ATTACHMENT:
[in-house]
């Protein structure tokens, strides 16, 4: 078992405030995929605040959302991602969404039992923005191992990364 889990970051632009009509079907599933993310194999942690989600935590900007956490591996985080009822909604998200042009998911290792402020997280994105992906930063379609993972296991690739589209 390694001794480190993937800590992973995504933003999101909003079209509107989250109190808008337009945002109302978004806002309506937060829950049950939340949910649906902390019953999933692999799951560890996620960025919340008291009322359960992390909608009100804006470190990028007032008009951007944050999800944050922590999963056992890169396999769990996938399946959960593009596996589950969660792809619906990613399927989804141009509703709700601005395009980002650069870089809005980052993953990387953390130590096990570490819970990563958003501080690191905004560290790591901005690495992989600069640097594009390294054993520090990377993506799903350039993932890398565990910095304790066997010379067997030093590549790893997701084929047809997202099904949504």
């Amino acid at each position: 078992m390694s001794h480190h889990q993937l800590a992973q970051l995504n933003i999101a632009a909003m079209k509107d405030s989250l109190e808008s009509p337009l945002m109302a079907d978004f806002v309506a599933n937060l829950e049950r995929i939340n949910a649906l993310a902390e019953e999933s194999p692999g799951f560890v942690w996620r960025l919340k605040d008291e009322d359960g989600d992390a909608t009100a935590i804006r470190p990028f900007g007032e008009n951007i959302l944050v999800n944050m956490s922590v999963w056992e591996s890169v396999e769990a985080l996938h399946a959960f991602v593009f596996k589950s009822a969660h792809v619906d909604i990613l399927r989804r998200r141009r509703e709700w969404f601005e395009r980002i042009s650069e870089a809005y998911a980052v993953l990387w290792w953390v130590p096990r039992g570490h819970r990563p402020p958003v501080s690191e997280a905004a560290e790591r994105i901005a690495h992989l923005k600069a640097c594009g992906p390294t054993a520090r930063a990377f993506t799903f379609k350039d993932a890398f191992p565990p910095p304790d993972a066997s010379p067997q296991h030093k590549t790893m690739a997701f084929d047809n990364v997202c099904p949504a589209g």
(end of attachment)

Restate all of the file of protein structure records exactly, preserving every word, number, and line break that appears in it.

[in-house]
């Protein structure tokens, strides 16, 4: 078992405030995929605040959302991602969404039992923005191992990364 889990970051632009009509079907599933993310194999942690989600935590900007956490591996985080009822909604998200042009998911290792402020997280994105992906930063379609993972296991690739589209 390694001794480190993937800590992973995504933003999101909003079209509107989250109190808008337009945002109302978004806002309506937060829950049950939340949910649906902390019953999933692999799951560890996620960025919340008291009322359960992390909608009100804006470190990028007032008009951007944050999800944050922590999963056992890169396999769990996938399946959960593009596996589950969660792809619906990613399927989804141009509703709700601005395009980002650069870089809005980052993953990387953390130590096990570490819970990563958003501080690191905004560290790591901005690495992989600069640097594009390294054993520090990377993506799903350039993932890398565990910095304790066997010379067997030093590549790893997701084929047809997202099904949504």
């Amino acid at each position: 078992m390694s001794h480190h889990q993937l800590a992973q970051l995504n933003i999101a632009a909003m079209k509107d405030s989250l109190e808008s009509p337009l945002m109302a079907d978004f806002v309506a599933n937060l829950e049950r995929i939340n949910a649906l993310a902390e019953e999933s194999p692999g799951f560890v942690w996620r960025l919340k605040d008291e009322d359960g989600d992390a909608t009100a935590i804006r470190p990028f900007g007032e008009n951007i959302l944050v999800n944050m956490s922590v999963w056992e591996s890169v396999e769990a985080l996938h399946a959960f991602v593009f596996k589950s009822a969660h792809v619906d909604i990613l399927r989804r998200r141009r509703e709700w969404f601005e395009r980002i042009s650069e870089a809005y998911a980052v993953l990387w290792w953390v130590p096990r039992g570490h819970r990563p402020p958003v501080s690191e997280a905004a560290e790591r994105i901005a690495h992989l923005k600069a640097c594009g992906p390294t054993a520090r930063a990377f993506t799903f379609k350039d993932a890398f191992p565990p910095p304790d993972a066997s010379p067997q296991h030093k590549t790893m690739a997701f084929d047809n990364v997202c099904p949504a589209g």